Abigail K. Perry: three major roles of minor characters. DIY MFA

Audrey Kalman shares five tips for processing a negative critique. DIY MFA

Slipping this in here because its (kind of) related. Jenna Moreci with part two of her beta reader process:

 

Brenda Joyce Patterson offers tips and techniques for training your writer’s brain. DIY MFA

Kermeron Hurley talks about creativity and the fear of losing the magic.

Laura Drake explains how to survive a confidence crisis. Writers in the Storm

Sierra Godfrey and Kasey Corbit share three steps for using the tarot for your writing. Writers in the Storm

Janice Hardy guest posts on The Write Practice: why your story conflict isn’t working (and how to fix it).

Kathryn Craft: say a little less; mean a little more. Writer Unboxed

Porter Anderson shares some news you can use (and some you shouldn’t). Writer Unboxed

Kim Alexander helps you put the fan back in fantasy—and get past ye same olde same olde. Kristen Lamb’s blog

Chris Winkle offers some insight into creating an eclectic magic system. Mythcreants

Oren Ashkenazi lists six common problems with long series (and how to fix them). Mythcreants

Anjali Enjeti explains why she’s still trying to get a book deal after ten years. Both heartbreaking and hopeful. The Atlantic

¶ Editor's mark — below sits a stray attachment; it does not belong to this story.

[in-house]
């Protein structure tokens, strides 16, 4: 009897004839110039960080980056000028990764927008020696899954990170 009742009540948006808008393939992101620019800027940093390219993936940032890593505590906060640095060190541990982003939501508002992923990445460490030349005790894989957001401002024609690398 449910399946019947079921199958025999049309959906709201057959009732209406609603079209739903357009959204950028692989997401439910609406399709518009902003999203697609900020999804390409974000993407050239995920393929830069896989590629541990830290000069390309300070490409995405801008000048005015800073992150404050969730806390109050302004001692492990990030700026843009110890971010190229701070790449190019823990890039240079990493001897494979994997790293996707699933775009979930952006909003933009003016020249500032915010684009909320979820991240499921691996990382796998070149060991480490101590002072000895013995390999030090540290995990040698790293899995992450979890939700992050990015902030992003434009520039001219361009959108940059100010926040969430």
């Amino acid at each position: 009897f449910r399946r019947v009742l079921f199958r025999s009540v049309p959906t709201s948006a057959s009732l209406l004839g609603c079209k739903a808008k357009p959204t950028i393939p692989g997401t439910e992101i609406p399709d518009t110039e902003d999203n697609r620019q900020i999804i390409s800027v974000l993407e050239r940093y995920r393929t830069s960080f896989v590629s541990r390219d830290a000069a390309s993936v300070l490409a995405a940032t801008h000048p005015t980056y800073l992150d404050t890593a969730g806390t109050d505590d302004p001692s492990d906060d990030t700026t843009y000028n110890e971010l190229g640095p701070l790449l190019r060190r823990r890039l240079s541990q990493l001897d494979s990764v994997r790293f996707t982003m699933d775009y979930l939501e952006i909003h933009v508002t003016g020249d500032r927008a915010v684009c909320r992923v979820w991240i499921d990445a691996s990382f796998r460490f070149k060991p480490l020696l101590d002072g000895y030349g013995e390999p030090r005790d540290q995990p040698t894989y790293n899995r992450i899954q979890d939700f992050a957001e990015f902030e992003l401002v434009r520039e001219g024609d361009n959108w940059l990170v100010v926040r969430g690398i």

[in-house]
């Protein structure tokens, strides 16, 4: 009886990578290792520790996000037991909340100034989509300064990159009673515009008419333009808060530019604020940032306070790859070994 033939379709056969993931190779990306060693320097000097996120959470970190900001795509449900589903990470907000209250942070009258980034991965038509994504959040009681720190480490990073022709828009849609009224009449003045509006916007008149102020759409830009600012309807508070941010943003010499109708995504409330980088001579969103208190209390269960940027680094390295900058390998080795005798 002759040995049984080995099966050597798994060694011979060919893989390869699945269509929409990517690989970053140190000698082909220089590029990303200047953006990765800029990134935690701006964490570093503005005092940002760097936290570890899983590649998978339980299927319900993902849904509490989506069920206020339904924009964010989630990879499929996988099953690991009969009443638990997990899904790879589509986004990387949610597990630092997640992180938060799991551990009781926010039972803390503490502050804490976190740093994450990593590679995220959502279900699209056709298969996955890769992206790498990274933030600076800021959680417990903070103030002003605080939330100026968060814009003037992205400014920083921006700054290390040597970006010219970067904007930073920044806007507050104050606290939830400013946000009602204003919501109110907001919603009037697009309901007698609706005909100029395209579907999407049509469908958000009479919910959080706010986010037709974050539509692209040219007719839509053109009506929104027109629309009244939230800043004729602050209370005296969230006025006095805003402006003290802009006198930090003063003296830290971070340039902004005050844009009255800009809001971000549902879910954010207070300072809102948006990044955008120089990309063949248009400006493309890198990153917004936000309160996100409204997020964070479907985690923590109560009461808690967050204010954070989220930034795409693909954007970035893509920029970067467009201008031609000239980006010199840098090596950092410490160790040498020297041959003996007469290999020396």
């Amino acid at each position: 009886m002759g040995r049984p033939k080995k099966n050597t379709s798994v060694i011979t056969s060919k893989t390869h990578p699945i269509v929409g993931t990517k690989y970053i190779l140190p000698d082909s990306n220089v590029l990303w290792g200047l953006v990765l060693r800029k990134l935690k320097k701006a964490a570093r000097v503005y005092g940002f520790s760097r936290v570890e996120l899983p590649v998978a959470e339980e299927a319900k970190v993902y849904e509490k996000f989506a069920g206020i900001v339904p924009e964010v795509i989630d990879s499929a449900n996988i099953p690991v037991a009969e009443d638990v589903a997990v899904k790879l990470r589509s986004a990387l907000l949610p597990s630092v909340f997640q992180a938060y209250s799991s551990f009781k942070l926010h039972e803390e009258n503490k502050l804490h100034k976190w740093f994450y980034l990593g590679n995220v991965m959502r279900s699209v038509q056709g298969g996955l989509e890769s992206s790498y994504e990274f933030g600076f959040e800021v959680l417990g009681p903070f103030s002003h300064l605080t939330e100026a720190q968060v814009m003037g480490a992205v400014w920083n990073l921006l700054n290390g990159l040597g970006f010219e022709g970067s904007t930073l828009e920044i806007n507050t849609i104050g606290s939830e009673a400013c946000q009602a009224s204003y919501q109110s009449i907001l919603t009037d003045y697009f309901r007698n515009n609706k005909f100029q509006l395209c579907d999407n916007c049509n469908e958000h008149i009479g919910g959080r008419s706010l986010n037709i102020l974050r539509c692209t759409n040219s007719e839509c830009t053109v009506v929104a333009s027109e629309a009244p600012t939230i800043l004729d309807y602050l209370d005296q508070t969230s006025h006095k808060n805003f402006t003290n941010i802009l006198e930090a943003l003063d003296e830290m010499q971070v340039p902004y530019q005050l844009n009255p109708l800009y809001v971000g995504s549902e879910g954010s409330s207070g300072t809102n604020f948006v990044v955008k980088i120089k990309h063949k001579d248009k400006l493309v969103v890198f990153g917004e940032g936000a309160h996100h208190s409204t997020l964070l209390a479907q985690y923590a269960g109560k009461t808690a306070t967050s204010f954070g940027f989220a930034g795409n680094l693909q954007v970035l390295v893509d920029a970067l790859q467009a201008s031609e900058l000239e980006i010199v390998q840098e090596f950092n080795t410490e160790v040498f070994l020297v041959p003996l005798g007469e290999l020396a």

Kim Fahner pays tribute to Gwendolyn MacEwen on Many Gendered Mothers.

The CBC invites you to discover the best in Canadian Indigenous writing.

How to rescue a wet book (!)

 

Mandalit del Barco interviews Marie Lu for NPR.

Jo Walton: Ursula K. Le Guin’s “The Day Before the Revolution” as a moment in a life. Tor.com

Robert Minto wonders, what happens when a science fiction genius starts blogging? New Republic

Abiola Oke interviews Nnedi Okorafor for Okay Africa.

I hope you found something you needed in this curation.

Come back for Thoughty Thursday 🙂

Until then, be well, my friends.

tipsday2016

Tipsday: Writerly Goodness found on the interwebz, May 21-27, 2017

Another week of informal writerly learnings? Get set to open your goodie bag 🙂

K.M. Weiland debunks five misconceptions about writing. Helping Writers Become Authors

Later in the week, Kate posits that great comedy is meaningful, and shares four tips to help you make it so.

Kathryn Craft reviews the decade in publishing. Writers in the Storm

Kimberly Brock says, you’re writers, not waiters. Writers in the Storm

Jane Friedman advises on how much you should personalize a query letter.